She’s so tiny she’s hard to see, even in the motorized wheelchair that has given her mobility since she got old enough to drive it. Handicapped from birth, she’s one of those young people who never tasted “fully abled” and so does not acknowledge “disabled.”
She just finds a way to do everything she can – which is more than most people can imagine.
Earlier this week, she rolled across a stage and picked up her high school diploma, graduating eighth in a class of more than 350.
No one was surprised. She’d also been a sideline cheer squad member, a mentor to elementary school students, vice president of the National Honor Society, a Student Council representative and Homecoming Queen.
Alejandrina’s story has been in the Star-Telegram and on WFAA-TV. But every graduate has a story.
That’s what makes graduation such a dramatic, emotional time. It’s not just that something significant is ending and a new chapter is beginning for all these young people.
It’s what brought them to this point: a mother’s sacrifice, a father’s dedication, a sibling’s encouragement. Grandparents who stepped in, friends who intervened, a community that supported and encouraged, provided a job, sent food home in the summer, bridged the gap when times were hard.
Certainly a lot of our graduates grow up in loving, supportive homes and got what they needed when they needed it, at every step along the way. We should all be grateful for those kind of homes.
But it’s a mistake to make assumptions. Sometimes the kid who seems to come from the roughest background has had enormous love and support behind him. And that kid who makes it all look so easy may have had challenges we don’t see.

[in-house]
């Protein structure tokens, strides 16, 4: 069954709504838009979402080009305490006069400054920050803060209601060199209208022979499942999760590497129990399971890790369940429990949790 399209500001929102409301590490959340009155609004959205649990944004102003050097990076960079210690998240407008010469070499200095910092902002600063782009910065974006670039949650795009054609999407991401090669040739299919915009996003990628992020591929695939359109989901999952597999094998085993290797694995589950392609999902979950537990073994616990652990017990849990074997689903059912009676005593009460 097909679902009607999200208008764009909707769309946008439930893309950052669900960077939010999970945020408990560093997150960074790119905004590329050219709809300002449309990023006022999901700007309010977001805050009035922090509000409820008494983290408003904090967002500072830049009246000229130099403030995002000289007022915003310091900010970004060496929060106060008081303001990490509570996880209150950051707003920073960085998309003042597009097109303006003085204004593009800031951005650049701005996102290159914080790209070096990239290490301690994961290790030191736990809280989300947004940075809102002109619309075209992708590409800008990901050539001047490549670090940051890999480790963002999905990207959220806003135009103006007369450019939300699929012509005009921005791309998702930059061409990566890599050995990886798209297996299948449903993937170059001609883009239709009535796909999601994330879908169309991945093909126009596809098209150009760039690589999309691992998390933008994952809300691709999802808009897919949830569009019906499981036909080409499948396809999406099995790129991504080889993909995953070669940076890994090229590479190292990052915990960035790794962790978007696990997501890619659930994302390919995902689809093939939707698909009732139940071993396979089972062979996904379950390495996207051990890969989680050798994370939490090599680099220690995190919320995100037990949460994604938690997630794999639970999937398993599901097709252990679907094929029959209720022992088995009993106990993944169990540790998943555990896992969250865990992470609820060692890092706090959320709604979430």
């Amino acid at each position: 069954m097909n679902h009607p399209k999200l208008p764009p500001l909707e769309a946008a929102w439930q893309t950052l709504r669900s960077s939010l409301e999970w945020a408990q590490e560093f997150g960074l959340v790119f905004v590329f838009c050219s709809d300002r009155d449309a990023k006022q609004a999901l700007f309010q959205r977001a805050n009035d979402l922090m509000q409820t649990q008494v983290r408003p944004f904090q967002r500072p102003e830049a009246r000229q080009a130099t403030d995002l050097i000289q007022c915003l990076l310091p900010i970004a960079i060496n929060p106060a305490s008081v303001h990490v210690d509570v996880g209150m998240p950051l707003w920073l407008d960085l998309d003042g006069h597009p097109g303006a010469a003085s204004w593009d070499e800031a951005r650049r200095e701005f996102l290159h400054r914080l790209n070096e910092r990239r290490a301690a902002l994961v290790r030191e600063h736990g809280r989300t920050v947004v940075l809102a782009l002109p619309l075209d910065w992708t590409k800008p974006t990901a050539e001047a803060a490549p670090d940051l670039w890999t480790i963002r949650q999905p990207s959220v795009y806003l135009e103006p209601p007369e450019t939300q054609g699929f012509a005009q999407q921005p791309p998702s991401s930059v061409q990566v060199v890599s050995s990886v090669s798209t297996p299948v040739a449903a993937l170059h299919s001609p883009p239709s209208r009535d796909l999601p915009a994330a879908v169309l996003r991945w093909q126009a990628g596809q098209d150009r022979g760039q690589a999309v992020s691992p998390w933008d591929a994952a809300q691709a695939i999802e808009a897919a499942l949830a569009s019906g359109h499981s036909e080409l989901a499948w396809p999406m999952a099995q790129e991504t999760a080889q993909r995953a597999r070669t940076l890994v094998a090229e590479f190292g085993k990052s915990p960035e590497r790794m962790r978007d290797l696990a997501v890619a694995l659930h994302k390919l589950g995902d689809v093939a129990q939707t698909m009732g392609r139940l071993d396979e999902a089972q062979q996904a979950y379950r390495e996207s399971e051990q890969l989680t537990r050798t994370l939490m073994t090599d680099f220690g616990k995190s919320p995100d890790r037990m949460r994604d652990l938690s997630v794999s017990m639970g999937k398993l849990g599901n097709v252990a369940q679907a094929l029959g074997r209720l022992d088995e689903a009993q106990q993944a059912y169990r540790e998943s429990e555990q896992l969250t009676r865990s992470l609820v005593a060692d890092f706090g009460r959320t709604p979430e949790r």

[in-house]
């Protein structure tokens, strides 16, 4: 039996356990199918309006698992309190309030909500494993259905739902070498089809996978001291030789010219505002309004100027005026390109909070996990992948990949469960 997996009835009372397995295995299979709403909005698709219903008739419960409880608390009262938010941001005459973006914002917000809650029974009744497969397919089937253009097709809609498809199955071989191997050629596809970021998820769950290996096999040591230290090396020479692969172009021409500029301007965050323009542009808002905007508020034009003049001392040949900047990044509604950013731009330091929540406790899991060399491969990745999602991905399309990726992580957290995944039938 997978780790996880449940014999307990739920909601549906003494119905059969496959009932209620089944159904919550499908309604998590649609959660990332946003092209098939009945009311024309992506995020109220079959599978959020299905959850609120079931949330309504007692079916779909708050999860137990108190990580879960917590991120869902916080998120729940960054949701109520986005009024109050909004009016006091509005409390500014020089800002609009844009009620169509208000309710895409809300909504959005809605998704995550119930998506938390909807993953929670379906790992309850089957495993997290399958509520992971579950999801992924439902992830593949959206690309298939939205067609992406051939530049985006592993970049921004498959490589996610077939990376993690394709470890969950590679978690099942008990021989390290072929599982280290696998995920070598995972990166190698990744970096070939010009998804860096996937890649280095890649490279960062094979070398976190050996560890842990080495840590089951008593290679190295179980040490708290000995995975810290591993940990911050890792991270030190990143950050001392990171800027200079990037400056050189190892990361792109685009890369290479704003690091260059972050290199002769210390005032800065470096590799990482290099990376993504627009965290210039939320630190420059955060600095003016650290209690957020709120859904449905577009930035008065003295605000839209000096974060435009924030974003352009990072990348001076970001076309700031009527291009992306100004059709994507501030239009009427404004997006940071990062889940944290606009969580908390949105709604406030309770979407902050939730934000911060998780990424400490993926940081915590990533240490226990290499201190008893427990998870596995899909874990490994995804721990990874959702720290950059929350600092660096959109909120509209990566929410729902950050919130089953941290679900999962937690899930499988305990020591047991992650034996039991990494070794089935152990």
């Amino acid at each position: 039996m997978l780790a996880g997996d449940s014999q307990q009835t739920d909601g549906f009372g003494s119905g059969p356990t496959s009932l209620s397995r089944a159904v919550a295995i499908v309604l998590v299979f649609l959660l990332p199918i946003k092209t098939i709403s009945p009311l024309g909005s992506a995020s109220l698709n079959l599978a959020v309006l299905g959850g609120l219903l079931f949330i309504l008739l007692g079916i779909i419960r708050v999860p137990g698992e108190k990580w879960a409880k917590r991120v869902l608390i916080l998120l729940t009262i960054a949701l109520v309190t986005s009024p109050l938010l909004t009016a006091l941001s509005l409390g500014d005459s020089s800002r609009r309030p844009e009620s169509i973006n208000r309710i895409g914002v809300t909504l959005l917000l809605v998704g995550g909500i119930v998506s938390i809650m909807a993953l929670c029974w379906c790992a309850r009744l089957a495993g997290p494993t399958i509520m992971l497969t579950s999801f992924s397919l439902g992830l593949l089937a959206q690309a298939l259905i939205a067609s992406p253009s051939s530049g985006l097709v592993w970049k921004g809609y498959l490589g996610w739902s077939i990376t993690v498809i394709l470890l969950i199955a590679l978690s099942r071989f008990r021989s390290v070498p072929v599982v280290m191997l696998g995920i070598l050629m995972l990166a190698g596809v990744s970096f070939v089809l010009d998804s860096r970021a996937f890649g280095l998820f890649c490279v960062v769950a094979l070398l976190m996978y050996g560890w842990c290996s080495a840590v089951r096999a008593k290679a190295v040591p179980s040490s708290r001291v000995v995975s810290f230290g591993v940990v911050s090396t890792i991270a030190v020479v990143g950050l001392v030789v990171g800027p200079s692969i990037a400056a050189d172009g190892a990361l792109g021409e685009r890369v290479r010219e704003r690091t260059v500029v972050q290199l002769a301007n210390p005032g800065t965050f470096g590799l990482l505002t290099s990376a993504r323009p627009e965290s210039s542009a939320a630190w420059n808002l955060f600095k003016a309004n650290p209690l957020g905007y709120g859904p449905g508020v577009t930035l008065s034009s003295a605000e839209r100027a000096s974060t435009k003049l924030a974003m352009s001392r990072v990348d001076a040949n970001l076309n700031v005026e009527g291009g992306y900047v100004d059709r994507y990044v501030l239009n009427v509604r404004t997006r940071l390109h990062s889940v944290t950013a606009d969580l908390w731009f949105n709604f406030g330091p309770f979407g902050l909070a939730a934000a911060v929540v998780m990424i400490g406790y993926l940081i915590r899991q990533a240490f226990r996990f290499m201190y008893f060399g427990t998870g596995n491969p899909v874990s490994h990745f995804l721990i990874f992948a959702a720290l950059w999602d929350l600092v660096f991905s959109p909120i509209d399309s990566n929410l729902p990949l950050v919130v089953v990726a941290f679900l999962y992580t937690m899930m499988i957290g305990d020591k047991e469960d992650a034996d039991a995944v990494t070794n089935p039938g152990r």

This year’s high school graduates have overcome leukemia, triumphed over abuse, fought through the loss of loved ones or racial prejudice or grinding poverty. They’ve battled discouragement, the persistent hopelessness in the world around them, the “war on terror” they’ve grown up with.
Some are immigrants who came here to escape war and almost certain death.
They’ve all felt the frustration of years of economic struggle and watched disaster after disaster play out on the evening news. They’ve all had to deal with and prepare for a technology-driven world where the landscape changes every day.
Let’s give them a little credit just for making it to this point.
It’s easy to see the graceful athlete who can do amazing things on a court or field or track, and forget the hours of sweaty work in the weight room, the miles of running, the endless repetitions that honed that skill.
It’s just as easy to see kids at this time of year who smile as they harvest scholarships and honors – but forget the late nights in front of a computer screen, the red-eyed hours of reading, the struggles with physics and math and literature.
Some of these graduates, when they take hold of that diploma, will surpass the educational level of everyone in their family.
Others are just expected to go earn doctorates.
One of the cornerstones of my career, as a community newspaperman, is the firm belief that everyone has a story. Working in small-town newspapers my whole life, I’ve known and interviewed a far more diverse and fascinating crowd than a Hollywood “reporter” could ever imagine.
Those kids in the caps and gowns? They’ve got stories, too.
I can’t wait to hear them.
Bob Buckel is executive editor of the Wise County Messenger.